Because of this mixed case law, the June 7, 2012 ruling in the FDIC’s lawsuit against certain former officers of County Bank of Merced, California is of interest. In the decisions, which can be found here, Eastern District of California Judge Lawrence O’Neill held that the defendant officers cannot rely on the statutorily codified business judgment rule under California Corporations Code Section 309, because the statute by its terms refers only to officers not directors.
However, with respect to the defendant officers’ efforts to rely on the common law business judgment rule, Judge O’Neill also denied the defendants’ motion to dismiss -- but not on the basis that they could not rely on the business judgment rule; rather, he said only that “the business judgment rule is an affirmative defense which involves factual issues to preclude its application to dismiss the complaint’s claims.”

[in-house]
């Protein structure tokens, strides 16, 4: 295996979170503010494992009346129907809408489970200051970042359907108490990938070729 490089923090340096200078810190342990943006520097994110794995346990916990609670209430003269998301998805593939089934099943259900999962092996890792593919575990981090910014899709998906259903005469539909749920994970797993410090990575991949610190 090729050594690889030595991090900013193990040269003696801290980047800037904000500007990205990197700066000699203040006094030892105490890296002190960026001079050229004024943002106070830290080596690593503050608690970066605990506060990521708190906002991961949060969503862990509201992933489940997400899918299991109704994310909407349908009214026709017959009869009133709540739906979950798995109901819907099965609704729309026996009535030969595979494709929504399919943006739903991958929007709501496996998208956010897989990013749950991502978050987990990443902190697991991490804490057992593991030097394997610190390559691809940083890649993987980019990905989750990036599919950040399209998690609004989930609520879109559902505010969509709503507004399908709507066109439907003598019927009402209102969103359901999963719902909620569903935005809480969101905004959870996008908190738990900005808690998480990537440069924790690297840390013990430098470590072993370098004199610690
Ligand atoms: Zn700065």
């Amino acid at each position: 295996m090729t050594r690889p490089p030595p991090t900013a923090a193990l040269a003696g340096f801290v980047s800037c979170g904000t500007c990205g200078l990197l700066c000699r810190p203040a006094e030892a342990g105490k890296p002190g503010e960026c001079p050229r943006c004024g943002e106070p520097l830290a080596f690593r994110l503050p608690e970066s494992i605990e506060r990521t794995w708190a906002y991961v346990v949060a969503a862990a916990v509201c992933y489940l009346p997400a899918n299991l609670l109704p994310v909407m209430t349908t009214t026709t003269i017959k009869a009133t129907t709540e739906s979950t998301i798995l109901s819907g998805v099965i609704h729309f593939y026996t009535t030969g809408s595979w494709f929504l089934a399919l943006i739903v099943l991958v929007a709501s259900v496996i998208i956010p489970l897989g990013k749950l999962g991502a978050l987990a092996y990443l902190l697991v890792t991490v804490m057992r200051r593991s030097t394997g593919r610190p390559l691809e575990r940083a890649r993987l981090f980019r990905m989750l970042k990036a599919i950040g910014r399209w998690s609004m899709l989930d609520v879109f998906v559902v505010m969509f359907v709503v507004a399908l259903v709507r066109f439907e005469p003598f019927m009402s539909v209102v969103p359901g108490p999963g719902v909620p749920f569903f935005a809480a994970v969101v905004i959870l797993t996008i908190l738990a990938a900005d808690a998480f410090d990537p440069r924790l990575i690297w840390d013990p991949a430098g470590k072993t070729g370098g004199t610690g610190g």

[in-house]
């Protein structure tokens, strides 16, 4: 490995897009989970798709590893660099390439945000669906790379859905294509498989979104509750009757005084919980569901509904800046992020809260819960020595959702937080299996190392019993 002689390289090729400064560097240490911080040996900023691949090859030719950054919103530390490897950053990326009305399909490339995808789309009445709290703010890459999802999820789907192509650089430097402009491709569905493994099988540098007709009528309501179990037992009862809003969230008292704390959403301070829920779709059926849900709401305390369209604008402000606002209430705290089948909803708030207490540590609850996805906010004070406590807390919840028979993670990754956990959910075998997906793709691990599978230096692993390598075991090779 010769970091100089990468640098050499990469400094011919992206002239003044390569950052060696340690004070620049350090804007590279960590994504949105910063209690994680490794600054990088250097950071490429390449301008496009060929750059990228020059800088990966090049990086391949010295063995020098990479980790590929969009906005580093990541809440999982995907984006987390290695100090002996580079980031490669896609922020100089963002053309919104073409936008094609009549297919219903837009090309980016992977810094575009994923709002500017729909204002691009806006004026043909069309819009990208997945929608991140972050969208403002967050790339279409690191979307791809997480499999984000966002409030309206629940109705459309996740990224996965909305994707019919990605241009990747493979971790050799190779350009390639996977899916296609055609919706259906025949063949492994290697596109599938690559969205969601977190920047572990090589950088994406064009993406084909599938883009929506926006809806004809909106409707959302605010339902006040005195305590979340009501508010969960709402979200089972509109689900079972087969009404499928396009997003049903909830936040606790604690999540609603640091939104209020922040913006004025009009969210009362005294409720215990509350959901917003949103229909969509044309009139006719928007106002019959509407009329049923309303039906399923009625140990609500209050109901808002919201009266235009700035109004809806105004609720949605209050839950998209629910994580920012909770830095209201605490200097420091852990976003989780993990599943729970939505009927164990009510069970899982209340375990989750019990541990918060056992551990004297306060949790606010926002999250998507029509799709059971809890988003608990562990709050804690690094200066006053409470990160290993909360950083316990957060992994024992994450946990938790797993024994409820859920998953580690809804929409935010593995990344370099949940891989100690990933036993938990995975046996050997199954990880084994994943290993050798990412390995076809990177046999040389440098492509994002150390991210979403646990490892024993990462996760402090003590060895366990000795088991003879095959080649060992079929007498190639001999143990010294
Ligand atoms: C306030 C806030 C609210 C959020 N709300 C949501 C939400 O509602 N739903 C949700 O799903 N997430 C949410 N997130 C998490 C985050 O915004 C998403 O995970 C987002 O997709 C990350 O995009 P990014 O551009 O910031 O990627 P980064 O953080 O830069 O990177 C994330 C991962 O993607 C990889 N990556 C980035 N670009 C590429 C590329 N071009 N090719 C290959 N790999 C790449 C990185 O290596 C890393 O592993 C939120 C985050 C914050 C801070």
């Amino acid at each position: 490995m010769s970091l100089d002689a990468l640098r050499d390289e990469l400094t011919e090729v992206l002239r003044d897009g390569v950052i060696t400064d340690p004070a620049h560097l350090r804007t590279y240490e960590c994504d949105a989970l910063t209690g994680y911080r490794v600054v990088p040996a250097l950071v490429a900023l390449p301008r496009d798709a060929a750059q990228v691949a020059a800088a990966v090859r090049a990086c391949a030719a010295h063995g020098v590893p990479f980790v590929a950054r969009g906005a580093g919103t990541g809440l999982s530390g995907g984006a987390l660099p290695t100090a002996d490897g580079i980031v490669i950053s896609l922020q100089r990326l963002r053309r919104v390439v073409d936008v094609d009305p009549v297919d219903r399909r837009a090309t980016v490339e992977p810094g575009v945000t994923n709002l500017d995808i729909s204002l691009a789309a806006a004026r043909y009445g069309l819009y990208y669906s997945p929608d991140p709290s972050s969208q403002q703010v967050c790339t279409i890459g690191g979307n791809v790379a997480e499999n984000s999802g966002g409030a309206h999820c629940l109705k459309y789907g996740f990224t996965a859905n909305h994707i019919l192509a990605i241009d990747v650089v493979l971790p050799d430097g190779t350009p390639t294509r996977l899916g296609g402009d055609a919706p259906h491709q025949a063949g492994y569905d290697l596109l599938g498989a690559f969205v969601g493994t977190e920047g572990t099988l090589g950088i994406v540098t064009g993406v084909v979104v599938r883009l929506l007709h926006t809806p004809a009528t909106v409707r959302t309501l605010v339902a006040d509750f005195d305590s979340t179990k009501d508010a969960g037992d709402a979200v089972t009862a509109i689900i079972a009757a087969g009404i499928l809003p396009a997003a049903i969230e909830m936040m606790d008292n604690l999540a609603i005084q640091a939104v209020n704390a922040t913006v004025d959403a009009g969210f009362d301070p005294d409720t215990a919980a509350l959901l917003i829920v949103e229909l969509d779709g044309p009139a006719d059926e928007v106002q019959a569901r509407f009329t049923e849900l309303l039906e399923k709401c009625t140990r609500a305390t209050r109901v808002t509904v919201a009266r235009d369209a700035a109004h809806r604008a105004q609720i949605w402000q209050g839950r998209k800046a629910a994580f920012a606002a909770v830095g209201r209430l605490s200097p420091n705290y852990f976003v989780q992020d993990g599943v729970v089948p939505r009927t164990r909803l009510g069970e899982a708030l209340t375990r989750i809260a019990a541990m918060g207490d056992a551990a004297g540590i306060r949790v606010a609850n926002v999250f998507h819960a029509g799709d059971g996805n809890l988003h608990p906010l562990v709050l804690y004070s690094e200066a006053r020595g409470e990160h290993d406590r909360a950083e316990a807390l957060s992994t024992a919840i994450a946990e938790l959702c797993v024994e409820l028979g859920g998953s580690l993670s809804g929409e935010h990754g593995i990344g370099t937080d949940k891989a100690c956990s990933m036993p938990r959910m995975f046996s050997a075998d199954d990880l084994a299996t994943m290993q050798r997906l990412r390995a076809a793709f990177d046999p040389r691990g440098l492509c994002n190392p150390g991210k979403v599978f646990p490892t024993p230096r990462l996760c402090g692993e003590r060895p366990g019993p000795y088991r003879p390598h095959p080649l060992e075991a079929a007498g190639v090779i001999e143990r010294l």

While Judge O’Neill did find that the defendants’ entitlement to rely on the common law business judgment rule is a factual issue, what he did not say is that the defendants were not entitled to rely on it as a matter of law. Which can be interpreted to suggest at least by negative inference that there is a common law business judgment rule separate and apart from the statutory provision, and defendants can rely on the common law rule, if they can establish as a factual matter that the qualify for the rule’s protection.
Hat tip to Alan Makins, who had a post about the ruling in the County Bank case in his California Corporate & Securities Law Blog, here.